0                                                                        0
                                                                                       Council launched its ‘Made in
        2006 2007 2008 2009 2010 2011 2012 2013 2014 2015 2016 2017
                                                                                       China 2025’ initiative, which it
Source: Ernst & Young (2018).                                             © CESifo
                                                                                       defines as “the country’s first
                                                                                       ten-year action plan focusing
      A further important characteristic of Chinese      on   promoting     manufacturing.”           In his report on the
foreign investment is a growing interest in infrastruc- work of the government in 2015, Chinese Prime Minis-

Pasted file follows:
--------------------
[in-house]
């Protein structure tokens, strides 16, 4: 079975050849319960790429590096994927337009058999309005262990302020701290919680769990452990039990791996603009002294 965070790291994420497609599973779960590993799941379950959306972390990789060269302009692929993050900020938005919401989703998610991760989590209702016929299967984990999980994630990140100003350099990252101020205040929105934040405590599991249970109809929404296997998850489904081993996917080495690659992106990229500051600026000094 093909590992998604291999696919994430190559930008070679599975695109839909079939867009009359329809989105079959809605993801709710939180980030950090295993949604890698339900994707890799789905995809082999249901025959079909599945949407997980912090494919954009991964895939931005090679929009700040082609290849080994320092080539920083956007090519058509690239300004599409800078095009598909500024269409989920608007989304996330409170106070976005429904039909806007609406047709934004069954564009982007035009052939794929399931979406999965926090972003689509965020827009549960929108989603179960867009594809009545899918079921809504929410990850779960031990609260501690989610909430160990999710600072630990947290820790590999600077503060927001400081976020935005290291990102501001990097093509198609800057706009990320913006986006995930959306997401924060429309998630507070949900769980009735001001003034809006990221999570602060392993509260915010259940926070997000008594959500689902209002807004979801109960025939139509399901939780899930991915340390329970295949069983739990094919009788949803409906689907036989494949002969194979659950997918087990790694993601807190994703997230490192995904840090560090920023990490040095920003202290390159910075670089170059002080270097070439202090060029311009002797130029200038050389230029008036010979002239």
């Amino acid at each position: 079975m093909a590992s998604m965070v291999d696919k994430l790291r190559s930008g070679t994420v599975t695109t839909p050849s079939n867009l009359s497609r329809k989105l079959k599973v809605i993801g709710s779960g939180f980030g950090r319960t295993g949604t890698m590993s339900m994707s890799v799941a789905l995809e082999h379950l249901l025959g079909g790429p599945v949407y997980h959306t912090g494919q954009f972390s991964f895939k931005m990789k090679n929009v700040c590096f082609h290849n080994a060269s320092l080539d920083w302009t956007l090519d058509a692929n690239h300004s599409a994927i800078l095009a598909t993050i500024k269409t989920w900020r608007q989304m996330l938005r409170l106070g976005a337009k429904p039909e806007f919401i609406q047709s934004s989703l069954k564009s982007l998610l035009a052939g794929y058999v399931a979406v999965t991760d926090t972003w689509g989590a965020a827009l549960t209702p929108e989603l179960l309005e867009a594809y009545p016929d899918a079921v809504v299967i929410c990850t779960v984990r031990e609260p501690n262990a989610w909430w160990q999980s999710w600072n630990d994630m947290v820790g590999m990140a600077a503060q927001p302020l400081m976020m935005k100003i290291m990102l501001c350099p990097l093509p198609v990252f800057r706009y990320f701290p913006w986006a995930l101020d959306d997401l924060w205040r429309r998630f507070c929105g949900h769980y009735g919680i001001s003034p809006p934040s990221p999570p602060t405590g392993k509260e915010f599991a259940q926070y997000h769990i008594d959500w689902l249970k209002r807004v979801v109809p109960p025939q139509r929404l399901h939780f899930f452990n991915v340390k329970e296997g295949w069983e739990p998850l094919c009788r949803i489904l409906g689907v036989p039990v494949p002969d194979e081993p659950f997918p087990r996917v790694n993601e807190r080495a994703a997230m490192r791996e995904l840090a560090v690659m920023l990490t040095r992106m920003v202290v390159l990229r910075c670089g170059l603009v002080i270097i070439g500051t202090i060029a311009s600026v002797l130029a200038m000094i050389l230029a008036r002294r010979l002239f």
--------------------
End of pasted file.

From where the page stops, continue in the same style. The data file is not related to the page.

ture investments. For instance, Chinese state owned ter Li Keqiang summarised the objective of Made in
companies like the China Ocean Shipping Company China 2025 as follows: “We will … upgrade China from
(COSCO) and China Merchants Port Holdings have a manufacturer of quantity to one of quality” (Report
acquired cargo terminals and other facilities or on the Work of the Government, 2015, p. 26).
taken over management functions in various ports in
Europe including in Malta, Antwerpen, Zeebrugge, and The key elements of the plan are as follows:
Pireaus. Chinese infrastructure investment in Europe
and other parts of the world is often linked to China’s        “Nine tasks have been identified as priorities:
‘Belt and Road’ initiative, which aims to revolutionise improving manufacturing innovation, integrating
economic exchanges between Asia and Europe by technology and industry, strengthening the indust-
expanding road networks, rail links, ports, and com- rial base, fostering Chinese brands, enforcing green